Masters Theses

Abstract

"The purpose of this investigation was to determine the influence of the rate of loading variable on the apparent shear strengths of joints bonded with some of the currently available metal-to-metal adhesives. The effects of this variable are sometimes neglected by testing laboratories. The results of an experimental evaluation of the mechanical behavior of a group on modern metal-to-metal adhesives as a function of the rate of load application are used to more accurately establish the importance of rate of load considerations in adhesive joint testing. An attempt is made to explain observations of other investigators engaged in adhesive joint testing in terms of information gained from these experiments. The author has been unable to find published evidence of previous experimentation in this specific area of adhesive joint testing.

A series of tests was conducted by H. W. Eickner to determine the shear, fatigue, bend, impact and long-time-load strength properties of structural metal-to-metal adhesives. These tests were sponsored by the Air Force-Navy-Civil Subcommittee on Aircraft Design Criteria. While discussing a particular standard shear test, Mr. Eickner makes the following observation: "It is known that faster rates of loading will give somewhat higher failing loads in this test*, and some of the high shear values reported by other laboratories for some of these same adhesives were obtained when faster rates of loading were used than prescribed in the specification. It would seem that a rate of 600 to 700 pounds per minute on the 1/2-square-inch specimen would be reasonable, but some further tests should be made to determine the relationship between results with the two rates of loading."

U. F. Hribar of the Technical Staff of Hughes Aircraft Company reports the following observation: "Load rates for specimens tested under radiant heating conditions were four times as rapid as for hot dry air (approaching 5,000 psi per minute). Load rates up to 1,000,000 psi per minute have been found to have no appreciable effect on the tensile shear properties of high modulus* adhesives."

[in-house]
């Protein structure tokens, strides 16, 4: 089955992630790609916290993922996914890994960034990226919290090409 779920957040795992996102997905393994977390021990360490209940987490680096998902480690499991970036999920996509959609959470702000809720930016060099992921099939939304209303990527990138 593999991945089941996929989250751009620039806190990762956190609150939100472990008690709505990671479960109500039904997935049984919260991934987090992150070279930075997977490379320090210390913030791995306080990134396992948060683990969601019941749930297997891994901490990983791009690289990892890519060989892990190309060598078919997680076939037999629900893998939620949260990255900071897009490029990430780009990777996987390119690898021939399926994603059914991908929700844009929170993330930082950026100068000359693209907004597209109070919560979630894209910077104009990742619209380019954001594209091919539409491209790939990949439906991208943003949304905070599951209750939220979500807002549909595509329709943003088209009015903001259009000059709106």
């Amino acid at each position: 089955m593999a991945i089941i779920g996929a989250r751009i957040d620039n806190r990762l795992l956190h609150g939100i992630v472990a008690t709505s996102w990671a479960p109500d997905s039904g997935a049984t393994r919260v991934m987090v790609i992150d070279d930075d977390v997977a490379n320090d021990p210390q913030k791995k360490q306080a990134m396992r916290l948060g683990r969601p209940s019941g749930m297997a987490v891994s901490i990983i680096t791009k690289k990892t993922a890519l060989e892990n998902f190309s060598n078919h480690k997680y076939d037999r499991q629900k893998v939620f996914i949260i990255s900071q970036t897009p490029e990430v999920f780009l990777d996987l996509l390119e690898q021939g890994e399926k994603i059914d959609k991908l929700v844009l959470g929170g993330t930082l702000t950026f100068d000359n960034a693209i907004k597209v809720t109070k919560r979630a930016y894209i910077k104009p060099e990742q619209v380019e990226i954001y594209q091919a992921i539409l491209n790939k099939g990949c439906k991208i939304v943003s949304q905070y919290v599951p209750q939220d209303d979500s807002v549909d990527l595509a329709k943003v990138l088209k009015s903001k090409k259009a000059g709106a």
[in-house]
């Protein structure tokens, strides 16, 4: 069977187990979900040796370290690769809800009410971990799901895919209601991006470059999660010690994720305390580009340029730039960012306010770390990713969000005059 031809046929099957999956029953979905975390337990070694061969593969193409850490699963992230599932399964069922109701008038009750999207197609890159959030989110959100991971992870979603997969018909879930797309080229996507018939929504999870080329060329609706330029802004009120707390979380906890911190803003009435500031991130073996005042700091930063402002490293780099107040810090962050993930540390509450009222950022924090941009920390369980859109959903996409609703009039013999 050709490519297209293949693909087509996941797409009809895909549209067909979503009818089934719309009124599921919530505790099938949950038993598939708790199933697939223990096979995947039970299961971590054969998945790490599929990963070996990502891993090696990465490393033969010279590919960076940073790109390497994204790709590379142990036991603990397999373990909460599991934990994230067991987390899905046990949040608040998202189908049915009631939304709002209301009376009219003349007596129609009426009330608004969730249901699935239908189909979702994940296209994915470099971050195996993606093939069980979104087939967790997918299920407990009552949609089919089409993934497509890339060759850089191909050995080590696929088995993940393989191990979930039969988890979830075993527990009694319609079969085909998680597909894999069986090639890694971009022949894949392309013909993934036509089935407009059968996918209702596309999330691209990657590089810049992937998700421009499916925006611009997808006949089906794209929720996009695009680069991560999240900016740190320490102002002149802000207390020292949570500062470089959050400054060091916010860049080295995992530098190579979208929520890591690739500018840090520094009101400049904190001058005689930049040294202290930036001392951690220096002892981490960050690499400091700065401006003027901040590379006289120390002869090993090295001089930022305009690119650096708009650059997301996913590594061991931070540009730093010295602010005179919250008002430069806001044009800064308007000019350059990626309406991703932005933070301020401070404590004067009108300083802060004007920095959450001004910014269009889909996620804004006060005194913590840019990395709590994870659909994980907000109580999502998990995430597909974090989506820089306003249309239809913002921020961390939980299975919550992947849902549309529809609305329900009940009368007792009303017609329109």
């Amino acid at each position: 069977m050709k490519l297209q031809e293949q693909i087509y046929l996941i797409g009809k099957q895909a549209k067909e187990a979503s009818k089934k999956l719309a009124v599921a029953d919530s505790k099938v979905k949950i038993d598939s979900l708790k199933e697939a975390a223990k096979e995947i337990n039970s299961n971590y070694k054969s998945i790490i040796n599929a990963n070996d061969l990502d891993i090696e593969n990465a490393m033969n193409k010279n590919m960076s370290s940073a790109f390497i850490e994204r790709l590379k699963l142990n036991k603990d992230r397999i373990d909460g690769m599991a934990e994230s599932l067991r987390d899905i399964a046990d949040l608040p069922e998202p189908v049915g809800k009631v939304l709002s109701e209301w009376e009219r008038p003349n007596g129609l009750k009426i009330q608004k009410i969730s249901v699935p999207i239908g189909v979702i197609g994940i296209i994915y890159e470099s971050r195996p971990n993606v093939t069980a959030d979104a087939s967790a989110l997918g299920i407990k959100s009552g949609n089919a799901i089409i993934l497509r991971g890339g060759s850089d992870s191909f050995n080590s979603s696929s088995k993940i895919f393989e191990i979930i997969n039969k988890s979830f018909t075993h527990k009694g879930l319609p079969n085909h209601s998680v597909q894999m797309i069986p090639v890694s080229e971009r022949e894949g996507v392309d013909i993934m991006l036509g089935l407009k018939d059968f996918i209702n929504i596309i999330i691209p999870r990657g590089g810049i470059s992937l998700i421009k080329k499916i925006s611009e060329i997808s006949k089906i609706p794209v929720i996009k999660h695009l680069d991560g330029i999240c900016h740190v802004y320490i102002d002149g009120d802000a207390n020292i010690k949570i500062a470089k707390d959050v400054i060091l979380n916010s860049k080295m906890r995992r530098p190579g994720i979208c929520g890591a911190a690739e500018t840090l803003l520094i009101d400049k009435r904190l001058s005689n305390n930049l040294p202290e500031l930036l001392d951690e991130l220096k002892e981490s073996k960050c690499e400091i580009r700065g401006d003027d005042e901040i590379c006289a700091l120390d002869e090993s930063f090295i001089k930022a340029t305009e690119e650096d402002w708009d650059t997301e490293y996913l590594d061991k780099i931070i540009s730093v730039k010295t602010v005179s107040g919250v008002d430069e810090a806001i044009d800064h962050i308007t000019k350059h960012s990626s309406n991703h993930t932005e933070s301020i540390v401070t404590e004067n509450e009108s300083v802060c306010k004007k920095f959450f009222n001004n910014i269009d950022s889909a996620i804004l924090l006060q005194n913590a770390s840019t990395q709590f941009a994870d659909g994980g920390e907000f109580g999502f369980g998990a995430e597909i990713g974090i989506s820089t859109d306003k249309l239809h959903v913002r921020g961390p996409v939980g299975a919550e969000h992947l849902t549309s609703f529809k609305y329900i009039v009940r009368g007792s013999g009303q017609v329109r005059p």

A test was designed to isolate the rate of loading variable and to measure its effects on the shear strength of some commercial adhesives. The results of this test are used to offer an explanation of the rate of loading effects observed in standard adhesive tests.

Some of the limitations of the present testing methods are also discussed. A brief review of the history of the use of adhesives is included to further establish the place of structural adhesives in present day technology and to illustrate the need for more complete and accurate testing methods.

* The test referred to is a lap-joint shear test"--Introduction, pages 1-2.

Advisor(s)

Miles, Aaron J.

Committee Member(s)

Scofield, Gordon L., 1925-1986
Davidson, Robert F., 1911-1971
Schowalter, Ralph E., 1923-2001

Department(s)

Mechanical and Aerospace Engineering

Degree Name

M.S. in Mechanical Engineering

Publisher

Missouri School of Mines and Metallurgy

Publication Date

1959

Pagination

iv, 62 pages

Note about bibliography

Includes bibliographical references (pages 60-61).

Rights

© 1959 Charless William Fowlkes, All rights reserved.

Document Type

Thesis - Open Access

File Type

text

Language

English

Library of Congress Subject Headings

Adhesive joints -- Testing
Shear (Mechanics)

Thesis Number

T 1211

Print OCLC #

5927063

Electronic OCLC #

946041639

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